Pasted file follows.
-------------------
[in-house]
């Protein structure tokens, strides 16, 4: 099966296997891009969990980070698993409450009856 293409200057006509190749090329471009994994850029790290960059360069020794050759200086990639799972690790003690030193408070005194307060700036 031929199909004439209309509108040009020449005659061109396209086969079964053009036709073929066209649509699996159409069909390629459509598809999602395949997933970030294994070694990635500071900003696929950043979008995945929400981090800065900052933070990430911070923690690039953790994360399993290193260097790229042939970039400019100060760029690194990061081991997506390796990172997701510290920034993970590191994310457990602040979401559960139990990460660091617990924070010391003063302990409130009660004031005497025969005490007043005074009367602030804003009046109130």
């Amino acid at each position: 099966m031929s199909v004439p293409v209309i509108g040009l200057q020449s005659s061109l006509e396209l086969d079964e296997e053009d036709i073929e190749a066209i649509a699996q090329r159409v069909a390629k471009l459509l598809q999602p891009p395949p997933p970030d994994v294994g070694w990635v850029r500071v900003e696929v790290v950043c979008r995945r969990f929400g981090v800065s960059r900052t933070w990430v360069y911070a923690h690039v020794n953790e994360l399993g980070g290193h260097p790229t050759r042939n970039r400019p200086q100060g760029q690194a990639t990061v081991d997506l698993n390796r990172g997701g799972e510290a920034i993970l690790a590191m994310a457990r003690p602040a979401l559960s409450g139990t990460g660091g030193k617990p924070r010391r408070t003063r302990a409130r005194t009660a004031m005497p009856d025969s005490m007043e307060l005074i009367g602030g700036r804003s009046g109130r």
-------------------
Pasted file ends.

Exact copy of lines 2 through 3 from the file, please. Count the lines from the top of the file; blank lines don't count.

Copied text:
């Protein structure tokens, strides 16, 4: 099966296997891009969990980070698993409450009856 293409200057006509190749090329471009994994850029790290960059360069020794050759200086990639799972690790003690030193408070005194307060700036 031929199909004439209309509108040009020449005659061109396209086969079964053009036709073929066209649509699996159409069909390629459509598809999602395949997933970030294994070694990635500071900003696929950043979008995945929400981090800065900052933070990430911070923690690039953790994360399993290193260097790229042939970039400019100060760029690194990061081991997506390796990172997701510290920034993970590191994310457990602040979401559960139990990460660091617990924070010391003063302990409130009660004031005497025969005490007043005074009367602030804003009046109130």
């Amino acid at each position: 099966m031929s199909v004439p293409v209309i509108g040009l200057q020449s005659s061109l006509e396209l086969d079964e296997e053009d036709i073929e190749a066209i649509a699996q090329r159409v069909a390629k471009l459509l598809q999602p891009p395949p997933p970030d994994v294994g070694w990635v850029r500071v900003e696929v790290v950043c979008r995945r969990f929400g981090v800065s960059r900052t933070w990430v360069y911070a923690h690039v020794n953790e994360l399993g980070g290193h260097p790229t050759r042939n970039r400019p200086q100060g760029q690194a990639t990061v081991d997506l698993n390796r990172g997701g799972e510290a920034i993970l690790a590191m994310a457990r003690p602040a979401l559960s409450g139990t990460g660091g030193k617990p924070r010391r408070t003063r302990a409130r005194t009660a004031m005497p009856d025969s005490m007043e307060l005074i009367g602030g700036r804003s009046g109130r």